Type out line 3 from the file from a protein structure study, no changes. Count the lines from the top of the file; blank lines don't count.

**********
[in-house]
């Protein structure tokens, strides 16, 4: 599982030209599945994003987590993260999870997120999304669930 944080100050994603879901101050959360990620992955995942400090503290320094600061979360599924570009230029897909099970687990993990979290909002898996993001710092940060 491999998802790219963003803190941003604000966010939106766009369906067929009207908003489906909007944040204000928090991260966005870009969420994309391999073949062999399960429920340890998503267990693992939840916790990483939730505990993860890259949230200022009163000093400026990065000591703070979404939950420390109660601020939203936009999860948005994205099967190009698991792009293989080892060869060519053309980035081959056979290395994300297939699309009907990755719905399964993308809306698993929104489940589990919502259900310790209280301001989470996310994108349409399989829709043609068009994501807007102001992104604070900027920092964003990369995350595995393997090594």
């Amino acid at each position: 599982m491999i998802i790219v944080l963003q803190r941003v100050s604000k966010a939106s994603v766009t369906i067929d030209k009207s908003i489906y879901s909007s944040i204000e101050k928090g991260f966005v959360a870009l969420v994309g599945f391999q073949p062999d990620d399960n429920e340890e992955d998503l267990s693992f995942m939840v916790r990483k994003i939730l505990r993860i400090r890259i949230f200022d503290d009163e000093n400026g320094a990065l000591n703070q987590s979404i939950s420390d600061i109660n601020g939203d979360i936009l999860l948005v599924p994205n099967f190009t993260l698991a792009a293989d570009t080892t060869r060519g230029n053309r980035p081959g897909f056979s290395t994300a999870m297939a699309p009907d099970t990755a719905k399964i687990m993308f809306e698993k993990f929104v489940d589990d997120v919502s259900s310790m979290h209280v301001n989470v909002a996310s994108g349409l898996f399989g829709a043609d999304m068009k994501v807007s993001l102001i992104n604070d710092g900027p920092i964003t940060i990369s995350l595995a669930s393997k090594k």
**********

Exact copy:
């Amino acid at each position: 599982m491999i998802i790219v944080l963003q803190r941003v100050s604000k966010a939106s994603v766009t369906i067929d030209k009207s908003i489906y879901s909007s944040i204000e101050k928090g991260f966005v959360a870009l969420v994309g599945f391999q073949p062999d990620d399960n429920e340890e992955d998503l267990s693992f995942m939840v916790r990483k994003i939730l505990r993860i400090r890259i949230f200022d503290d009163e000093n400026g320094a990065l000591n703070q987590s979404i939950s420390d600061i109660n601020g939203d979360i936009l999860l948005v599924p994205n099967f190009t993260l698991a792009a293989d570009t080892t060869r060519g230029n053309r980035p081959g897909f056979s290395t994300a999870m297939a699309p009907d099970t990755a719905k399964i687990m993308f809306e698993k993990f929104v489940d589990d997120v919502s259900s310790m979290h209280v301001n989470v909002a996310s994108g349409l898996f399989g829709a043609d999304m068009k994501v807007s993001l102001i992104n604070d710092g900027p920092i964003t940060i990369s995350l595995a669930s393997k090594k």